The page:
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Halloween Danger Has Nothing to Do With Ghosts

Photograph by Twenty20

Children are twice as likely to be hit by a car and killed on Halloween than on any other day of the year, according to Safe Kids Worldwide.

The trick-or-treating holiday is extra deadly due to drunk drivers and people out on foot. What a shame.

Car crashes are the No. 1 cause of death to our young and, sadly, they are mostly preventable.

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In the five years from 2007 to 2011, 23 percent of pedestrian fatalities on Halloween night involved a drunk driver, according to the National Highway Traffic Safety Administration.

"This is a night we have to be more mindful of safety and protecting our kids—from constant supervision to planning your route to taking your cellphones and flashlights," said Beverly Losman, program manager of injury prevention at Children's Healthcare of Atlanta and director of Safe Kids Georgia. "It's also important to be safety-conscious with costumes—reflective tape costs pennies at a hardware store."

Here are tips on trying to keep your kids safe on Halloween from Safe Kids.Org:

Walk safely

  • Cross the street at corners using traffic signals and crosswalks.
  • Look left, right and left again when crossing. Keep looking as you cross.
  • Put electronic devices down and keep heads up and walk, don't run, across the street.
  • Teach children to make eye contact with drivers before crossing in front of them.
  • Always walk on sidewalks or paths. If there are no sidewalks, walk facing traffic as far to the left as possible. Children should walk on direct routes with the fewest street crossings.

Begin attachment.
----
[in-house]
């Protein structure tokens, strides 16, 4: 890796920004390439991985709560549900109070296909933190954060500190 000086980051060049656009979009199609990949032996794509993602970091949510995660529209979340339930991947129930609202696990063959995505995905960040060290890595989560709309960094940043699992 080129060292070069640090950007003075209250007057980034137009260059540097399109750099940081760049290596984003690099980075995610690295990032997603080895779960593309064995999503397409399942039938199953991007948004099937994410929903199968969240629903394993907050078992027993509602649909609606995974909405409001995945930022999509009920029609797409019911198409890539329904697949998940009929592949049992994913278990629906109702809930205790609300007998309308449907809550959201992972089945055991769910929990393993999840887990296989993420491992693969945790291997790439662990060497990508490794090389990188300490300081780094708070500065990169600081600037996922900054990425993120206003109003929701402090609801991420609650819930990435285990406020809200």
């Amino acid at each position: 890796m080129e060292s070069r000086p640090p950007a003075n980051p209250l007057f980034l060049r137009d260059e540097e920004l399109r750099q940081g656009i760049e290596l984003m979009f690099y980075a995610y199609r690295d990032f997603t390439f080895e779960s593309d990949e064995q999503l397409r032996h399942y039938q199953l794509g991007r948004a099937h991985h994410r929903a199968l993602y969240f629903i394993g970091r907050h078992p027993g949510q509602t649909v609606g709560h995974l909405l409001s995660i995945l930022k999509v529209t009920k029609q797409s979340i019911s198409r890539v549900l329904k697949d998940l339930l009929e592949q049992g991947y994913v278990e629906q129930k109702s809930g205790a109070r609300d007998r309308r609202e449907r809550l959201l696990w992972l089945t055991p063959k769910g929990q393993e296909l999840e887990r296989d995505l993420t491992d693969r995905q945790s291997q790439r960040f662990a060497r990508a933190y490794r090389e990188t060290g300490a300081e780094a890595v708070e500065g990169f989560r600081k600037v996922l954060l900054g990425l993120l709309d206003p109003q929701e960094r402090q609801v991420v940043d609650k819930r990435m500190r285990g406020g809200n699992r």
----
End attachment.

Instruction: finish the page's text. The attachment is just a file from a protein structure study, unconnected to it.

• Watch for cars that are turning or backing up. Teach children to never dart out into the street or cross between parked cars.

Trick-or-treat with an adult

  • Children under the age of 12 should not be alone at night without adult supervision. If kids are mature enough to be out without supervision, they should stick to familiar areas that are well lit and trick-or-treat in groups.

Keep costumes both creative and safe

  • Decorate costumes and bags with reflective tape or stickers and, if possible, choose light colors.
  • Choose face paint and makeup whenever possible instead of masks, which can obstruct a child's vision.
  • Have kids carry glow sticks or flashlights to help them see and be seen by drivers.
  • When selecting a costume, make sure it is the right size to prevent trips and falls.

Drive extra safely on Halloween

  • Slow down and be especially alert in residential neighborhoods. Children are excited on Halloween and may move in unpredictable ways.
  • Take extra time to look for kids at intersections, on medians and on curbs.
  • Enter and exit driveways and alleys slowly and carefully.
  • Eliminate any distractions inside your car so you can concentrate on the road and your surroundings.
  • Drive slowly, anticipate heavy pedestrian traffic and turn your headlights on earlier in the day to spot children from greater distances.
  • Popular trick-or-treating hours are 5:30 to 9:30 p.m., so be especially alert for kids during those hours.

RELATED: Mom Outraged These Costumes Are Even a Thing

We can't cancel Halloween and trick-or-treating, but we can be cautious. All of us, from drivers to kids out gathering candy, need to be on high alert.

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